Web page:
come together when Breaker is given seven days to fix a wrecked enemy starship or their home, and peace, is forfeit..
I cupped my hands around my mouth. “Brody! Brody!”
Nobody was allowed to break boundary unless you were on hunting rounds and wanted a shot at the deercorns—three-horns, good meat—or on boundary duty. The land between here and the Heron Mountains in the west was technically neutral territory and belonged to no one. Too many good game trails passed through and everyone needed good protein. You’d think this meant a peace card for any who marched through the area. Then a handful of cycles back, attacks started becoming more frequent. Now, neutral territory meant open hunting season on everyone.
And if you were in trouble . . . the compound wouldn’t help.
I couldn’t leave him out there. I had to go over the fence. Beyond the compound’s boundary.
I was going to murder that kid.
The tree branches on the opposite side created a tunnel. Ravines on either side had been dug deep for a grave ditch in case of a future blood bath. Water filled them now. No need to waste time or tears while shoveling, just dump the bodies in the pre-dug ditch. Time and pain in the past saved time and pain in the future.
I set my foot on the lowest rail. The wood jiggled. Bangit. I couldn’t climb over the stupid thing. I pocketed the pick, got back on my bike, reversed, and aimed it at the fence. Even though the bike ran on solatech energy, the magnetic polarity of mineral deposits in the ground kept it afloat. In theory, the bike should pass right over the fence, since the fence wasn’t quite solid, so the bike would never lose complete contact with the ground.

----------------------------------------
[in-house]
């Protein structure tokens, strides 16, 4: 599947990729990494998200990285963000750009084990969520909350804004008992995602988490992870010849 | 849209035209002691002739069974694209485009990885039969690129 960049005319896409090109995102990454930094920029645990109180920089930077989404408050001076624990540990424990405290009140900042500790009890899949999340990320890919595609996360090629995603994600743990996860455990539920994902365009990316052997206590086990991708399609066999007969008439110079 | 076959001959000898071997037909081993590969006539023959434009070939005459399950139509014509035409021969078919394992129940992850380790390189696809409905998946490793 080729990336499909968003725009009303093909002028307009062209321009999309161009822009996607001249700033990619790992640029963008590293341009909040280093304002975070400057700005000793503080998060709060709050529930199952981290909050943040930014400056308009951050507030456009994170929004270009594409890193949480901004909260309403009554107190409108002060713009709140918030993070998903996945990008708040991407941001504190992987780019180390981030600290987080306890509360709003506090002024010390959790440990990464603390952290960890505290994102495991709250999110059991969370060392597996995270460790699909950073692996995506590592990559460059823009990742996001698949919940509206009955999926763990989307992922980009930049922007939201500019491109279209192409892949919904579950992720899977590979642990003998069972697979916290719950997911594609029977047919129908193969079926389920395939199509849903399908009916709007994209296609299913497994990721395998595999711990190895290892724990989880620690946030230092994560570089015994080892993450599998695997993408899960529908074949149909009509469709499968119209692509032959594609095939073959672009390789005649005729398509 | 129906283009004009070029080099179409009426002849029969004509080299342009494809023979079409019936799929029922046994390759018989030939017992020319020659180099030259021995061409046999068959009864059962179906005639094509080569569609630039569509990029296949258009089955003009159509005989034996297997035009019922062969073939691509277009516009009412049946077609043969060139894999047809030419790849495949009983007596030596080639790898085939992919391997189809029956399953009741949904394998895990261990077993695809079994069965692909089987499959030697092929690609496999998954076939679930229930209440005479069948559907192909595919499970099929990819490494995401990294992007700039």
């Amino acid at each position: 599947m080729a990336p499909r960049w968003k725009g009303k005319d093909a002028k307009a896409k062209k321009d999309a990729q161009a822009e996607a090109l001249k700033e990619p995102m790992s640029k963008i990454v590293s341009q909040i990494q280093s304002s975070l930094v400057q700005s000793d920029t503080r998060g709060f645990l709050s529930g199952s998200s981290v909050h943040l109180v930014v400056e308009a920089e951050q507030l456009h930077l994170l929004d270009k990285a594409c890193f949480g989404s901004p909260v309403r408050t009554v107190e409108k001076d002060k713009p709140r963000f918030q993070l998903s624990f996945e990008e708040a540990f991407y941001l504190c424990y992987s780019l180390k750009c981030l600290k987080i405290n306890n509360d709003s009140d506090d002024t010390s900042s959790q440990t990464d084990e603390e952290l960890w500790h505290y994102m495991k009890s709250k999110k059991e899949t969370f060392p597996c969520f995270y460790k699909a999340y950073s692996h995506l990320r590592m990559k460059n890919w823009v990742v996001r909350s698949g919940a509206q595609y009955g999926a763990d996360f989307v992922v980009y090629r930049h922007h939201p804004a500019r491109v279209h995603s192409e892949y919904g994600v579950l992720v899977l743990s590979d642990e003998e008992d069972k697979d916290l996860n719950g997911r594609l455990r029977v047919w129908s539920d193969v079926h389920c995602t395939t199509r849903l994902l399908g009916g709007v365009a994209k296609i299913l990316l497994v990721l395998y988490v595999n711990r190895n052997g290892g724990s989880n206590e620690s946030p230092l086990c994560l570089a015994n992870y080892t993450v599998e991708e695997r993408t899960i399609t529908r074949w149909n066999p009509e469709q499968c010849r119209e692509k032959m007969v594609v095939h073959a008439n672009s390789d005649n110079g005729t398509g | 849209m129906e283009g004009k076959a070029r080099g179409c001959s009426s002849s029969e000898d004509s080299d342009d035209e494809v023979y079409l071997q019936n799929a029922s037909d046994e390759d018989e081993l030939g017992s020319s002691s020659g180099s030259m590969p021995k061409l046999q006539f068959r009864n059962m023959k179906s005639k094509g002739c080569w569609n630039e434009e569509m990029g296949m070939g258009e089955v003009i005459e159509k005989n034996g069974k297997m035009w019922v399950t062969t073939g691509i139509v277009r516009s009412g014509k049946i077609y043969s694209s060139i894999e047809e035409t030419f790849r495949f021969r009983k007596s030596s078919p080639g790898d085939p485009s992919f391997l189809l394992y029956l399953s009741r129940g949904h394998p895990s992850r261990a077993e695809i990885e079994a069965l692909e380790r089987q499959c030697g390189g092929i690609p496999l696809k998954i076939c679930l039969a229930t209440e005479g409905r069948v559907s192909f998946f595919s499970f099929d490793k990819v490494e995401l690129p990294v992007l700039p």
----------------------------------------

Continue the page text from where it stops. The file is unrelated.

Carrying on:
I revved the bike. A surge of solaenergy sent me flying toward the fence. I shoved on the handles right before I hit the broken rail, bouncing and soaring right over the fence. The bike didn’t even bounce on the ground on the other side.
My chest tightened a notch.
I just broke boundary.
I hadn’t broke boundary in eight cycles.
I swear there was still a faint smell of cinnamon, though the gun smoke couldn’t have hung in the air this long. Lining the ravine were the twelve gravecrosses. Rainwater ran like thinned-out blood off the names carved into the bars. The letters were slowly being erased by weather and time, as though the people were being slowly erased from our memory until they never existed.
Abby J. Reed writes young adult science fiction and fantasy novels that ask what if. She has a degree in English
Writing and is drawn to characters with physical limitations due to her own neurological disorder called Chronic Migraine. Her debut novel, WHEN PLANETS FALL, will be published in April 2017 by Soul Mate Publishing.